A:An exceedingly interesting question. As most readers are probably aware, a cougar (aka mountain lion) attacked a couple of mountain bikers in California last month [Outside Online News: January 9, 2004]. They survived, but officials investigating the incident found something much more grisly: the body of a 35-year-old cyclist the same cougar had killed and stashed for later meals.
Overall, cougar attacks are becoming more common given increasing human encroachment into mountain lion territory; all things considered, though, attacks are still exceedingly raremaybe between a dozen to 20 per year in the United States. Your odds of being killed by a dog are ten times as great. (Need anecdotal evidence? I have a large scar on my right thigh where I was bitten by a rottweiler while bicycling a year ago.) But, mountain lions do have one trait that bears do not: They'll actually stalk and hunt a hiker or mountain biker, attacking at an opportune time.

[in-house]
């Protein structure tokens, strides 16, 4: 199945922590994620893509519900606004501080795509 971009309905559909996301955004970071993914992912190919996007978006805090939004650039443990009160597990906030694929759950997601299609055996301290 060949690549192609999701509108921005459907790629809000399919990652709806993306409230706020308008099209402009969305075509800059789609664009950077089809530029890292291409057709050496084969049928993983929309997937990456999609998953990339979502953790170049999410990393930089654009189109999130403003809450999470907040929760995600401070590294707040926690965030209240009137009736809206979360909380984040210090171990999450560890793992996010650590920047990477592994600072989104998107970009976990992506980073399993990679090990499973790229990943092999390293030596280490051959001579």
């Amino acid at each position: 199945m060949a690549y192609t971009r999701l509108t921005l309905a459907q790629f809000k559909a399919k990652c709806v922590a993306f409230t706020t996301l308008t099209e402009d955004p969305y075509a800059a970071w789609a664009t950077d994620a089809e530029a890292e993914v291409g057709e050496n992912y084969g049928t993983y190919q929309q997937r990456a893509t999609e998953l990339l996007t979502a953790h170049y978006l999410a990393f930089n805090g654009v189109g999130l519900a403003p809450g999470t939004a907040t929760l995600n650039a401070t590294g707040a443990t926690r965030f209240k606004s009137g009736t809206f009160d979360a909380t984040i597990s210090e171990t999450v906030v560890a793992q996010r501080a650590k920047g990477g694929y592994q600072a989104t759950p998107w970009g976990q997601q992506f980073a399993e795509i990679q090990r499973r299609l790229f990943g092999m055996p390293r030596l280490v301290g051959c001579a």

Pepper spray? Sure, cats have very sensitive noses, so that will work. The trick is hitting a very agile, fast-moving animal if it decides to attack. And, cougars are stealth hunters, so you might not even know it's there until it's too late. For peace of mind, though, Counter Assault is available from REI at $38 a canister (www.rei.com).
Overall, I think it's prudent to be wary when in cougar country, although I suppose it's also prudent to worry about rattlesnake bites, frostbite, poison ivy, bee stings, Lyme disease, and a bunch of other hazards that still remain more likely. In other words, pull this string and pretty soon you can't keep track of all the things you need to worry about.
Ask a Question!
Our gear experts await your questions. Go ahead, ask them anything.